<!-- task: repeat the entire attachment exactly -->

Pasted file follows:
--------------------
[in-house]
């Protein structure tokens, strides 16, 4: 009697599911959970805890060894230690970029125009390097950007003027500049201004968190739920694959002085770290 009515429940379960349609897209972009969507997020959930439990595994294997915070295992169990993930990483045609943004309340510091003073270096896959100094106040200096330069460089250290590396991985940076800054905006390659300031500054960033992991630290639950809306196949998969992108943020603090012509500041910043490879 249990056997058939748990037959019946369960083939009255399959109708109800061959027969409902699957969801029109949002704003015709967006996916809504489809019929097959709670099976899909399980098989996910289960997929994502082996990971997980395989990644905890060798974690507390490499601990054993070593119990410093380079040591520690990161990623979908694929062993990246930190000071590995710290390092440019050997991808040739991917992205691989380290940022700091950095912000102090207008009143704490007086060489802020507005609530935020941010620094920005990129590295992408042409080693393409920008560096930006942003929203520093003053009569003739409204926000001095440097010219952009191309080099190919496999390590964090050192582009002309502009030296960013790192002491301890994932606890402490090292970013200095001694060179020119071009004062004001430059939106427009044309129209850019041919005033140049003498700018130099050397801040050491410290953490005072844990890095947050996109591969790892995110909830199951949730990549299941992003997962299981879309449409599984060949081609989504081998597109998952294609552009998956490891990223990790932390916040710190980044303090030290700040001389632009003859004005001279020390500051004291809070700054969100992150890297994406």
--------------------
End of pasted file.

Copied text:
[in-house]
């Protein structure tokens, strides 16, 4: 009697599911959970805890060894230690970029125009390097950007003027500049201004968190739920694959002085770290 009515429940379960349609897209972009969507997020959930439990595994294997915070295992169990993930990483045609943004309340510091003073270096896959100094106040200096330069460089250290590396991985940076800054905006390659300031500054960033992991630290639950809306196949998969992108943020603090012509500041910043490879 249990056997058939748990037959019946369960083939009255399959109708109800061959027969409902699957969801029109949002704003015709967006996916809504489809019929097959709670099976899909399980098989996910289960997929994502082996990971997980395989990644905890060798974690507390490499601990054993070593119990410093380079040591520690990161990623979908694929062993990246930190000071590995710290390092440019050997991808040739991917992205691989380290940022700091950095912000102090207008009143704490007086060489802020507005609530935020941010620094920005990129590295992408042409080693393409920008560096930006942003929203520093003053009569003739409204926000001095440097010219952009191309080099190919496999390590964090050192582009002309502009030296960013790192002491301890994932606890402490090292970013200095001694060179020119071009004062004001430059939106427009044309129209850019041919005033140049003498700018130099050397801040050491410290953490005072844990890095947050996109591969790892995110909830199951949730990549299941992003997962299981879309449409599984060949081609989504081998597109998952294609552009998956490891990223990790932390916040710190980044303090030290700040001389632009003859004005001279020390500051004291809070700054969100992150890297994406």